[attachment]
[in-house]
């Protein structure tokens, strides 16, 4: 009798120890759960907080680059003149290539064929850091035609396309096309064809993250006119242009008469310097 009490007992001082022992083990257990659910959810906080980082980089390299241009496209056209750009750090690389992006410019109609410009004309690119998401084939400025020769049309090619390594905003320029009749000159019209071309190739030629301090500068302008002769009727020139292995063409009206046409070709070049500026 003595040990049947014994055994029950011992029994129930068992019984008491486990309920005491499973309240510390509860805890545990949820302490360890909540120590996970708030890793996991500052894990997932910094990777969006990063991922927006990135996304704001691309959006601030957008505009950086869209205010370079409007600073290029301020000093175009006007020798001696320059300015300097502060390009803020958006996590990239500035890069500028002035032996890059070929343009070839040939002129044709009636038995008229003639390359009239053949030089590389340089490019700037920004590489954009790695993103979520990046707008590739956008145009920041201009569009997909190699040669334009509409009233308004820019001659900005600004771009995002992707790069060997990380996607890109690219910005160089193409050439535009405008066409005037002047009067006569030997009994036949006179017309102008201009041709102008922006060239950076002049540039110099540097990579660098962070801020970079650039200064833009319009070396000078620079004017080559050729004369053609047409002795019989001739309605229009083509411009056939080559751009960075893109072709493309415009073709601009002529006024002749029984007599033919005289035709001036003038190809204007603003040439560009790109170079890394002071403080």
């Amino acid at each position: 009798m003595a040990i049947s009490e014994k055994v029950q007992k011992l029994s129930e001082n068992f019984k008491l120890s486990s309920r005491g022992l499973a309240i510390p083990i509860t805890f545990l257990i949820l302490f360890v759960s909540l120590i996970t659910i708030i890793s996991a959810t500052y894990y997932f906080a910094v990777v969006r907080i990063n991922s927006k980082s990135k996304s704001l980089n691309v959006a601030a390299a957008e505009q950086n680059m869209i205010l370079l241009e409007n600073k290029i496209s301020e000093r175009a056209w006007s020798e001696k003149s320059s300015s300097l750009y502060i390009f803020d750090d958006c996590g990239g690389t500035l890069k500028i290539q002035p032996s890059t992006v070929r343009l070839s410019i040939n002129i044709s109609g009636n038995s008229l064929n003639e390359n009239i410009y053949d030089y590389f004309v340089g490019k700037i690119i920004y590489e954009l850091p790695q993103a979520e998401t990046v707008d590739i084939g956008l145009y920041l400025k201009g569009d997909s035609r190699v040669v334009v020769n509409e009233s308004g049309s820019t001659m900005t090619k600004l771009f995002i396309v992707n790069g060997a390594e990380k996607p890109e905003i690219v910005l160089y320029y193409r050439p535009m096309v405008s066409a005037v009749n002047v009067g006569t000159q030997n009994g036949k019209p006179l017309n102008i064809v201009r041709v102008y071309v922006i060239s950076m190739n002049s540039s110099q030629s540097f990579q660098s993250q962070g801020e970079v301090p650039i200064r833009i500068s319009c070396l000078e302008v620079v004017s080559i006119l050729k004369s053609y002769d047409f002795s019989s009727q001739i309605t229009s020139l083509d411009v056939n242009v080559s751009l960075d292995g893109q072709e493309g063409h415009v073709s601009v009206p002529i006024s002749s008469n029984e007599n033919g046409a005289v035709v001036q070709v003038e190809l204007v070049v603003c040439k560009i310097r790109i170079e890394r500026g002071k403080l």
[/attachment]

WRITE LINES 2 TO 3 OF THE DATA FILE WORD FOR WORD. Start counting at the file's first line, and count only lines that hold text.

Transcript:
């Protein structure tokens, strides 16, 4: 009798120890759960907080680059003149290539064929850091035609396309096309064809993250006119242009008469310097 009490007992001082022992083990257990659910959810906080980082980089390299241009496209056209750009750090690389992006410019109609410009004309690119998401084939400025020769049309090619390594905003320029009749000159019209071309190739030629301090500068302008002769009727020139292995063409009206046409070709070049500026 003595040990049947014994055994029950011992029994129930068992019984008491486990309920005491499973309240510390509860805890545990949820302490360890909540120590996970708030890793996991500052894990997932910094990777969006990063991922927006990135996304704001691309959006601030957008505009950086869209205010370079409007600073290029301020000093175009006007020798001696320059300015300097502060390009803020958006996590990239500035890069500028002035032996890059070929343009070839040939002129044709009636038995008229003639390359009239053949030089590389340089490019700037920004590489954009790695993103979520990046707008590739956008145009920041201009569009997909190699040669334009509409009233308004820019001659900005600004771009995002992707790069060997990380996607890109690219910005160089193409050439535009405008066409005037002047009067006569030997009994036949006179017309102008201009041709102008922006060239950076002049540039110099540097990579660098962070801020970079650039200064833009319009070396000078620079004017080559050729004369053609047409002795019989001739309605229009083509411009056939080559751009960075893109072709493309415009073709601009002529006024002749029984007599033919005289035709001036003038190809204007603003040439560009790109170079890394002071403080």
């Amino acid at each position: 009798m003595a040990i049947s009490e014994k055994v029950q007992k011992l029994s129930e001082n068992f019984k008491l120890s486990s309920r005491g022992l499973a309240i510390p083990i509860t805890f545990l257990i949820l302490f360890v759960s909540l120590i996970t659910i708030i890793s996991a959810t500052y894990y997932f906080a910094v990777v969006r907080i990063n991922s927006k980082s990135k996304s704001l980089n691309v959006a601030a390299a957008e505009q950086n680059m869209i205010l370079l241009e409007n600073k290029i496209s301020e000093r175009a056209w006007s020798e001696k003149s320059s300015s300097l750009y502060i390009f803020d750090d958006c996590g990239g690389t500035l890069k500028i290539q002035p032996s890059t992006v070929r343009l070839s410019i040939n002129i044709s109609g009636n038995s008229l064929n003639e390359n009239i410009y053949d030089y590389f004309v340089g490019k700037i690119i920004y590489e954009l850091p790695q993103a979520e998401t990046v707008d590739i084939g956008l145009y920041l400025k201009g569009d997909s035609r190699v040669v334009v020769n509409e009233s308004g049309s820019t001659m900005t090619k600004l771009f995002i396309v992707n790069g060997a390594e990380k996607p890109e905003i690219v910005l160089y320029y193409r050439p535009m096309v405008s066409a005037v009749n002047v009067g006569t000159q030997n009994g036949k019209p006179l017309n102008i064809v201009r041709v102008y071309v922006i060239s950076m190739n002049s540039s110099q030629s540097f990579q660098s993250q962070g801020e970079v301090p650039i200064r833009i500068s319009c070396l000078e302008v620079v004017s080559i006119l050729k004369s053609y002769d047409f002795s019989s009727q001739i309605t229009s020139l083509d411009v056939n242009v080559s751009l960075d292995g893109q072709e493309g063409h415009v073709s601009v009206p002529i006024s002749s008469n029984e007599n033919g046409a005289v035709v001036q070709v003038e190809l204007v070049v603003c040439k560009i310097r790109i170079e890394r500026g002071k403080l």